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In-Box Review
135
Kfz.13 Armored Car
German Adler Kfz.13 Armored Car
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by: Matthew Toms [ SSGTOMS ]


Originally published on:
Armorama

Introduction

In 1933, the need to rapidly outfit newly formed armored car companies in the German Army forced the Waffenamt to adapt commercial passenger automobile chassis to carry light armored bodies. Daimler – Benz and Adler vehicles were used for this purpose. The chassis were modified by strengthening the axles and suspension, increasing cooling capacity, and upgrading the electrical system.
The armor on the front was only capable of stopping 7.92mm AP rounds; and the side armor could only provide protection from 7.92mm rifle rounds. The vehicle was armed with one 7.92mm MG13 machine gun. Not a very formidable vehicle, but the troops on bicycles and in Kubelwagens admired them greatly!
The vehicle was dubbed Maschinengewehrkraftwagen Kfz. 13, and 116 vehicles were completed between 1933 and 1935. 102 of these were built on the Adler sedan chassis.

I purchased the Jordi Rubio resin kit of this car in 2009, convinced that we would never see a styrene kit of this vehicle. However, Bronco has been surprising and delighting armor modelers of all camps since their first release. Bronco’s penchant for not releasing the mainstream subject has now become a trademark of the firm, and each Bronco release is rarely predicted, highly anticipated and widely praised.
I now have Bronco’s Kfz.13 kit for review, and I can also compare it to the Jordi Rubio resin kit as we go. This will actually help greatly, as photos, measurements, and specifications on the Kfz.13 are few and hard to find.

The Kit

The Bronco kit comes in a standard lift top box with an accurate painting of the car on the box top. The kit is molded in a very high quality orange – tan styrene and comes molded on 5 sprues. A decent sheet of photo etch is included and a fine, perfectly printed set of decals completes the set. This model will build beautifully right out of the box as all the details needed are included. No aftermarket is needed to trick it out and it will be a relaxing and enjoyable build.

Sprue A is the largest and contains most of the major body panels. The frame is molded in one piece and includes the fenders. Alignment of suspension components is simple and positive. The complex angles of the front and rear body sections are molded in one piece each making for easy assembly of the armored body. All this mounts positively to the one piece floor pan. The grill, hood, and side panels assemble easily into one component and mate flawlessly with the firewall. There is no full engine; just the oil pan and transmission are represented.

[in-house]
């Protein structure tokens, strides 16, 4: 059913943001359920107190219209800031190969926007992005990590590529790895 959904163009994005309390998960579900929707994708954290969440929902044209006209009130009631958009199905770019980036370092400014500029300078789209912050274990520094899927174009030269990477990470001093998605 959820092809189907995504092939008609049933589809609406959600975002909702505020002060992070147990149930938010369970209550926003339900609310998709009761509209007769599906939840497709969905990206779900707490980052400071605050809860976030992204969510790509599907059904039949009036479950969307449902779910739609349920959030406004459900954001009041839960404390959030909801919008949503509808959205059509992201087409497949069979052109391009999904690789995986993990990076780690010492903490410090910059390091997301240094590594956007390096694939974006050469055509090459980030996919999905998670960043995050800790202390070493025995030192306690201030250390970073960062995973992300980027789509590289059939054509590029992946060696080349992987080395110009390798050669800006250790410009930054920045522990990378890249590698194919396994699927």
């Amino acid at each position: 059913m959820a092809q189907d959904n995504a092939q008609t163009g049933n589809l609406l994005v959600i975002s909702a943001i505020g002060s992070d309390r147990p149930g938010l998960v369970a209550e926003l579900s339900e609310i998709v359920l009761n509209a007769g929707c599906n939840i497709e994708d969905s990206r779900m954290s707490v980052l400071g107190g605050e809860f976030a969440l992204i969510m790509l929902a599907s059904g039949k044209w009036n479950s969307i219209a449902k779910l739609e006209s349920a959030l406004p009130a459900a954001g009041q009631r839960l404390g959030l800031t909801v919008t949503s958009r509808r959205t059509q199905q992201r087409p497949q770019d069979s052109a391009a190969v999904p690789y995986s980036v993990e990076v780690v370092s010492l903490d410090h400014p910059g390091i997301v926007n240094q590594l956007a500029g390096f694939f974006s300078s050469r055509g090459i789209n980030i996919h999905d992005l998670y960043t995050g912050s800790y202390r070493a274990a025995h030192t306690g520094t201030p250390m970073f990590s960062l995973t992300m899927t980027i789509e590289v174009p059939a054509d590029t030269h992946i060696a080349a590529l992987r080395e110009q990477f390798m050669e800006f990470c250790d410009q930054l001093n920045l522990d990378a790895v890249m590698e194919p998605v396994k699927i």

Sprue B features tools, levers, equipment boxes, headlights, and small detail parts.

Sprue C (x 2) includes the suspension springs, wheels, and tires. There are no mold lines across the springs. Tires are molded in one piece with no mold lines marring the nicely detailed, crisp tread pattern. Cleanup and assembly will be a breeze.

Sprue E (there is no sprue D) has the early and late versions of the MG 13 machine gun. The detail on both guns is exquisite, with slide molded open muzzles and separate magazines. Interestingly, sprue E is large, with 46 parts listed as “Not for Use”. However, these include gas cans, canteens, an MP 40, stick grenades, mess kits, tools, and a helmet that can be used to dress up the open interior very nicely right out of the box.

The photo etched fret is well done and has all the fine details you need without getting too fiddly and crazy. The finished model will look very well appointed.

Molding quality on all of these sprues is outstanding. Detail is fine and sharp. There is no flash on any part, anywhere in the kit. Every ejector pin mark is on the interior of parts, where they will be invisible after assembly. Mold lines are also almost nonexistent. This kit will require a minimum of clean up and will be a joy to build. Fit on all the parts I’ve tried is perfect.